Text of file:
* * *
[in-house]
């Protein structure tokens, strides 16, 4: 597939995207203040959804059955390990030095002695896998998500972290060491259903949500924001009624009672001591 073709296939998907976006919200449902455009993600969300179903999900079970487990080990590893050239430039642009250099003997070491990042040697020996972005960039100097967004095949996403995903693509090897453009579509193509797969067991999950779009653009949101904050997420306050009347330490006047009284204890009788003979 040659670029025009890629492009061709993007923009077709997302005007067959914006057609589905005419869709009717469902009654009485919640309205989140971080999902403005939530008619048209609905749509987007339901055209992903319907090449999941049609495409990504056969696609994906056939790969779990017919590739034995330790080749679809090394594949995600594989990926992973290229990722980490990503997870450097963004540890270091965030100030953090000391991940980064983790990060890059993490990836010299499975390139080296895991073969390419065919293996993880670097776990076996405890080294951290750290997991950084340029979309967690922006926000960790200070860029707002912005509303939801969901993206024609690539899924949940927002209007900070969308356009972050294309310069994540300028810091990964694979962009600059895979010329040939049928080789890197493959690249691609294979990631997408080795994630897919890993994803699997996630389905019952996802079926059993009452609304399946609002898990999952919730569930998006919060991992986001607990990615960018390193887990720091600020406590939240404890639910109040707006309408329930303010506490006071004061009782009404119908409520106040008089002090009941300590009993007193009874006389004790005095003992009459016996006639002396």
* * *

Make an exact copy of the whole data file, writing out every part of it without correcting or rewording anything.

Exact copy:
[in-house]
């Protein structure tokens, strides 16, 4: 597939995207203040959804059955390990030095002695896998998500972290060491259903949500924001009624009672001591 073709296939998907976006919200449902455009993600969300179903999900079970487990080990590893050239430039642009250099003997070491990042040697020996972005960039100097967004095949996403995903693509090897453009579509193509797969067991999950779009653009949101904050997420306050009347330490006047009284204890009788003979 040659670029025009890629492009061709993007923009077709997302005007067959914006057609589905005419869709009717469902009654009485919640309205989140971080999902403005939530008619048209609905749509987007339901055209992903319907090449999941049609495409990504056969696609994906056939790969779990017919590739034995330790080749679809090394594949995600594989990926992973290229990722980490990503997870450097963004540890270091965030100030953090000391991940980064983790990060890059993490990836010299499975390139080296895991073969390419065919293996993880670097776990076996405890080294951290750290997991950084340029979309967690922006926000960790200070860029707002912005509303939801969901993206024609690539899924949940927002209007900070969308356009972050294309310069994540300028810091990964694979962009600059895979010329040939049928080789890197493959690249691609294979990631997408080795994630897919890993994803699997996630389905019952996802079926059993009452609304399946609002898990999952919730569930998006919060991992986001607990990615960018390193887990720091600020406590939240404890639910109040707006309408329930303010506490006071004061009782009404119908409520106040008089002090009941300590009993007193009874006389004790005095003992009459016996006639002396």